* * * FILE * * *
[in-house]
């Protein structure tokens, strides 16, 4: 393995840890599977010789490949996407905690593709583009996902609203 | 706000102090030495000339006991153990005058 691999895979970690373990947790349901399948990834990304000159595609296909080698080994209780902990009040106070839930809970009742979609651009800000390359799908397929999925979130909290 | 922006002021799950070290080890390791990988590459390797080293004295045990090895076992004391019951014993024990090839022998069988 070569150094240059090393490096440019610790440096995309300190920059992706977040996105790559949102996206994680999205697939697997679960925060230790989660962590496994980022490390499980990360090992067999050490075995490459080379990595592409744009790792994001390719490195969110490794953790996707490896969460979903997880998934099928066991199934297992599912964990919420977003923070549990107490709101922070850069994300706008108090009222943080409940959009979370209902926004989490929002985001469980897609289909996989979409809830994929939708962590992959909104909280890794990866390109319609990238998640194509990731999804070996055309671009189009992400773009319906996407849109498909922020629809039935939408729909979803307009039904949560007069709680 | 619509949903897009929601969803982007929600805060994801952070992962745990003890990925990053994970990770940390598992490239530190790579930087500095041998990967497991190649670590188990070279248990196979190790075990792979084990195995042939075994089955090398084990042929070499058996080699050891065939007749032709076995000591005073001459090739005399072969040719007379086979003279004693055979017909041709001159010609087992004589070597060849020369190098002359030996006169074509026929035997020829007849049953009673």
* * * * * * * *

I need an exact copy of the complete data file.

[in-house]
């Protein structure tokens, strides 16, 4: 393995840890599977010789490949996407905690593709583009996902609203 | 706000102090030495000339006991153990005058 691999895979970690373990947790349901399948990834990304000159595609296909080698080994209780902990009040106070839930809970009742979609651009800000390359799908397929999925979130909290 | 922006002021799950070290080890390791990988590459390797080293004295045990090895076992004391019951014993024990090839022998069988 070569150094240059090393490096440019610790440096995309300190920059992706977040996105790559949102996206994680999205697939697997679960925060230790989660962590496994980022490390499980990360090992067999050490075995490459080379990595592409744009790792994001390719490195969110490794953790996707490896969460979903997880998934099928066991199934297992599912964990919420977003923070549990107490709101922070850069994300706008108090009222943080409940959009979370209902926004989490929002985001469980897609289909996989979409809830994929939708962590992959909104909280890794990866390109319609990238998640194509990731999804070996055309671009189009992400773009319906996407849109498909922020629809039935939408729909979803307009039904949560007069709680 | 619509949903897009929601969803982007929600805060994801952070992962745990003890990925990053994970990770940390598992490239530190790579930087500095041998990967497991190649670590188990070279248990196979190790075990792979084990195995042939075994089955090398084990042929070499058996080699050891065939007749032709076995000591005073001459090739005399072969040719007379086979003279004693055979017909041709001159010609087992004589070597060849020369190098002359030996006169074509026929035997020829007849049953009673």